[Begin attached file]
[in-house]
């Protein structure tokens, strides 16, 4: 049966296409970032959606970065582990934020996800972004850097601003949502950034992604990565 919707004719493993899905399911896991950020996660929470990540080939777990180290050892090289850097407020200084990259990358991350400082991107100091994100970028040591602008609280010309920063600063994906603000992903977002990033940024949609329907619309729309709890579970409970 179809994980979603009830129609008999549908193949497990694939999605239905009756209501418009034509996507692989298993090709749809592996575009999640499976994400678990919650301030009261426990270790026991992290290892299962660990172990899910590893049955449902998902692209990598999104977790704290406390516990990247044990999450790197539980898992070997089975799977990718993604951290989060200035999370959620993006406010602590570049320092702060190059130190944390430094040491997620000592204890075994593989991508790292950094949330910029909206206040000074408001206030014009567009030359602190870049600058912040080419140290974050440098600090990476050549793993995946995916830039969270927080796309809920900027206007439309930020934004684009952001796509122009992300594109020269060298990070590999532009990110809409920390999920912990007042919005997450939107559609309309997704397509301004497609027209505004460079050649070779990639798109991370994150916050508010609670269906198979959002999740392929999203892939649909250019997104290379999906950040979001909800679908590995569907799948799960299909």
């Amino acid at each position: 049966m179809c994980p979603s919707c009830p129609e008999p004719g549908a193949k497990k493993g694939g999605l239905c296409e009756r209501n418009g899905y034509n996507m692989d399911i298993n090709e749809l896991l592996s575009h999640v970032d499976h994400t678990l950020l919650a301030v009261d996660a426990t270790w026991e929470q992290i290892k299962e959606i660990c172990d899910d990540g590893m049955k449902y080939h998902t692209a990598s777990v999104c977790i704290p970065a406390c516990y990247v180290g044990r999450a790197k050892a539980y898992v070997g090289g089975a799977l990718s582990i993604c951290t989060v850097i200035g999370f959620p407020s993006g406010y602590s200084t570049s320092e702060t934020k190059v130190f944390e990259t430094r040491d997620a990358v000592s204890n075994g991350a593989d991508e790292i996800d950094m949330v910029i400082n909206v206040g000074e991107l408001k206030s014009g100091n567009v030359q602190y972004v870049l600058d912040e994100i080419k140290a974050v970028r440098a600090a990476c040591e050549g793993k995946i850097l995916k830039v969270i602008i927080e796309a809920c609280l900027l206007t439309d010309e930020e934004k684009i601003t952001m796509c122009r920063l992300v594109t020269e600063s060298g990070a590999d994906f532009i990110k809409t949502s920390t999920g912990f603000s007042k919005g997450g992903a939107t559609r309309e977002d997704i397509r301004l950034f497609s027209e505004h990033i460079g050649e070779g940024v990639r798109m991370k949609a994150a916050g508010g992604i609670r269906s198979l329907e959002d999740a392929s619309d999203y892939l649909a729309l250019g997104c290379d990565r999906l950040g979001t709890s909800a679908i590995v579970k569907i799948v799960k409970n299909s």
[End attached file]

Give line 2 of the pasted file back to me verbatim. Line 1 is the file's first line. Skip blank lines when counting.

């Protein structure tokens, strides 16, 4: 049966296409970032959606970065582990934020996800972004850097601003949502950034992604990565 919707004719493993899905399911896991950020996660929470990540080939777990180290050892090289850097407020200084990259990358991350400082991107100091994100970028040591602008609280010309920063600063994906603000992903977002990033940024949609329907619309729309709890579970409970 179809994980979603009830129609008999549908193949497990694939999605239905009756209501418009034509996507692989298993090709749809592996575009999640499976994400678990919650301030009261426990270790026991992290290892299962660990172990899910590893049955449902998902692209990598999104977790704290406390516990990247044990999450790197539980898992070997089975799977990718993604951290989060200035999370959620993006406010602590570049320092702060190059130190944390430094040491997620000592204890075994593989991508790292950094949330910029909206206040000074408001206030014009567009030359602190870049600058912040080419140290974050440098600090990476050549793993995946995916830039969270927080796309809920900027206007439309930020934004684009952001796509122009992300594109020269060298990070590999532009990110809409920390999920912990007042919005997450939107559609309309997704397509301004497609027209505004460079050649070779990639798109991370994150916050508010609670269906198979959002999740392929999203892939649909250019997104290379999906950040979001909800679908590995569907799948799960299909």